How are the processes of writing and making art similar and different?
One of the most interesting aspects of the discussion was finding out about each others’ processes. I hadn’t thought before about how writing and art are similar – you have an idea, skirt around it for a while, make sketches or write drafts, start to make the real thing, edit-edit-edit, produce ‘completed work’… we didn’t get into how the processes are different, but I’m sure more observations on this will arise during the collaboration.

What does the use of ‘cross-media’ do to a finished piece of visual/textual work?
i.e. not just combining words with visual elements, we can use the other senses too, including audio components and textures for instance. How will this affect the work we produce? How can we collaborate to find innovative ways of combining artistic elements?

How does the concept of narrative affect our work?
Narrative is an important concept for most people in the group – how a finished work contains and creates narrative, but also how narrative is inherent in most objects in the world. It’s obvious how narrative is contained in most writing, but how does it feature in visual art? and how can we find it in our surroundings and represent that in cross-media art?

I’m excited about the work this group will produce, I’m sure it’ll be fascinating, whichever direction it takes us in. I’ll keep you informed…

More about What Writing Is

Image of tape measure and steel ruleI enjoyed the exercise I wrote about in a recent blog post so much, that I tried it with the Nottingham Dovetail group. And they came up with some wonderful metaphors, which you can read here. My favourite keeps changing, but the current one is:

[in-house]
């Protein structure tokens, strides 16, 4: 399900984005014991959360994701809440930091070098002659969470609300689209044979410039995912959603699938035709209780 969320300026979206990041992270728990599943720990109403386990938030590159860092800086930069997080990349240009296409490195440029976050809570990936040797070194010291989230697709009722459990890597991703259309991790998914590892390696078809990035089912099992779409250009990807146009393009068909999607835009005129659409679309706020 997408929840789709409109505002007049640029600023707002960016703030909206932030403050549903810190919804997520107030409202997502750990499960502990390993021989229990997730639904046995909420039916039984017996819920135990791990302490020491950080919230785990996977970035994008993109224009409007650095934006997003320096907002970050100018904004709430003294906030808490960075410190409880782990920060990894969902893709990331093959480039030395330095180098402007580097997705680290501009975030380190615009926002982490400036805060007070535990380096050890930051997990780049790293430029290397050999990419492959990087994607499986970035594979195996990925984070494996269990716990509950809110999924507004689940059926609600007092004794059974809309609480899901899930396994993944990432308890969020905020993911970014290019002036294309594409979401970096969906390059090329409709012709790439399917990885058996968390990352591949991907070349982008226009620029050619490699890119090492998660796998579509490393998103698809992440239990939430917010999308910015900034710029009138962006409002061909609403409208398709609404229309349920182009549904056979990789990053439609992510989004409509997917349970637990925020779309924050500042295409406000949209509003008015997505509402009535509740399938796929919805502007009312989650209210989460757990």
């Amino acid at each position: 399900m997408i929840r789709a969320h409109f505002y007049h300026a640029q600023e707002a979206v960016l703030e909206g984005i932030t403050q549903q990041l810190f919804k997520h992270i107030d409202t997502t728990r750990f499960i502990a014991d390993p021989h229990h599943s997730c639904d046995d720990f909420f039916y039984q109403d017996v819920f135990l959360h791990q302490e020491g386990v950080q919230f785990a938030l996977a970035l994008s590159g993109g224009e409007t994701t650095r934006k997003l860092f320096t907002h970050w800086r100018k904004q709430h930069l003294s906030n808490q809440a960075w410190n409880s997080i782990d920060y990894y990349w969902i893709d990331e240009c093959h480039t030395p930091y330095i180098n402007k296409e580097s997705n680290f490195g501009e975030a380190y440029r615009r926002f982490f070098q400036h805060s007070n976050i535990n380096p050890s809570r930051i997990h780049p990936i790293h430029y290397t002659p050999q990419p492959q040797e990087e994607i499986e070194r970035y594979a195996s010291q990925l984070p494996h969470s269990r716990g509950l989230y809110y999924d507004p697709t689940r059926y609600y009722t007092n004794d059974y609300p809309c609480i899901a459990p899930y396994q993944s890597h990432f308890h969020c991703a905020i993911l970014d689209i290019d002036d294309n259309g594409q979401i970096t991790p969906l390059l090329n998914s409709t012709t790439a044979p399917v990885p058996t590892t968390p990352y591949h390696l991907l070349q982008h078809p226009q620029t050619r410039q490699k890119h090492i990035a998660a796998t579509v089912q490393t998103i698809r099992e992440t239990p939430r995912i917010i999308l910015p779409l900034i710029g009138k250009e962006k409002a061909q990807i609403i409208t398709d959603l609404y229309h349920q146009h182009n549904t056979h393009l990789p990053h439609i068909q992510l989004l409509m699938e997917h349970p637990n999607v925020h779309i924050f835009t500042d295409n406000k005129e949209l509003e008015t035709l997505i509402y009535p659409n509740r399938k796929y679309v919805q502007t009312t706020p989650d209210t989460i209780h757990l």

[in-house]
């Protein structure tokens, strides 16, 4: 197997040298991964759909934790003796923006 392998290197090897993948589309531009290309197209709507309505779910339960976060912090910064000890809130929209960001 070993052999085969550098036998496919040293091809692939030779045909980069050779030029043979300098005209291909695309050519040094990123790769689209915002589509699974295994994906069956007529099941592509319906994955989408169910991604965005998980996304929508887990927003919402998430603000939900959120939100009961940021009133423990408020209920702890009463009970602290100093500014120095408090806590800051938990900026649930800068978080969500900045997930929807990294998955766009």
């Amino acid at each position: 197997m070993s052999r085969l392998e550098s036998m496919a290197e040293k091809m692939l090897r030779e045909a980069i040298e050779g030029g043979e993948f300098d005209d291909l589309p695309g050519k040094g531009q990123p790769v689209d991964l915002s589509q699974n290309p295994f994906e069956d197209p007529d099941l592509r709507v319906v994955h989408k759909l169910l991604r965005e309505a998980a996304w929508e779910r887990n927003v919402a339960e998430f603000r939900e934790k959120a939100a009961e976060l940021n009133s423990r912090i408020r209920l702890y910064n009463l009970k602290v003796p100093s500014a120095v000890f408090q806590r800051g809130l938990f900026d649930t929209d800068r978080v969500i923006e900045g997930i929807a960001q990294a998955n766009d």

Writing is like a tailor’s measuring tape when you need a carpenter’s metal yard, when you need the stiff manageable steel that lays on ANYTHING flat. You have a floppy reel of cloth that falls off everything and is only tidy when it is rolled up in itself rendering it useless for its actual purpose. by Joêl Daniel

They say that clichés are shortcuts for ideas or metaphors we all understand because they’ve been used so much. (So that makes them equivalent to words, doesn’t it? but let’s not get into semiotics. that’s not why I’m here.) They’re also often irritating, not-useful, and upsetting. For instance, you’re walking down the street just after your best friend has told you she’s got cancer, and a well-meaning stranger says, “Cheer up, it might never happen.” How is that ever going to help?

Not a place of fond memories...

Not a place of fond memories…

One thing people said to me a lot when I was made redundant five years ago was, “Oh, that happened to so-and-so, she was devastated at the time but later she said it’s the best thing that ever happened to her.” I repeat, how is that ever going to help? It certainly didn’t help me. I was recovering from a particularly bad bout of depression, had only recently bought a new house that probably cost more than I could afford, and I didn’t have much chance of finding another job. I was sure redundancy was not going to improve my life. I signed on for jobseekers’ allowance and desperately tried to find work. No go. No-one was interested in a middle-manager with out-of-date technical skills when the economic crisis had just started to bite.

My preferred definition of "redundant" (from Merriam-Webster)

My preferred definition of “redundant” (from Merriam-Webster)

It’s been a hell of a struggle getting to where I am now… but I can honestly say I’m happy. Not financially secure by any stretch of the imagination, and I work twice as hard as I ever did at the company which employed me for over a decade, but that stinking cliché turned out to be true. I enjoy my work more than I ever thought it was possible to enjoy work. I don’t just work to live any more, and that feels good.

I was sitting in Broadway last week, waiting to meet a friend, and I happened to bump into an ex-colleague – someone who joined the company around the same time as I did, and who’s still there now. It was lovely to see him, but intensely depressing to hear that everything there is almost exactly the same as it was when I left.

  • Short-term gain overriding long-term planning every time – “yes, it might make us millions in the long run if we do it properly, but if we don’t make any profit on it this financial year you can’t do it.”
  • Sales-driven development – “yes, I heard you say you can’t produce that piece of software in two months, but I’ve told the client that’s when they can have it so that’s when you’ll have to produce it by.”
  • Constant undervaluing of technical skills – “you don’t need trained programmers, the data developers know how to write SQL, you can get them to knock up a quick C# program, and they’re cheaper.”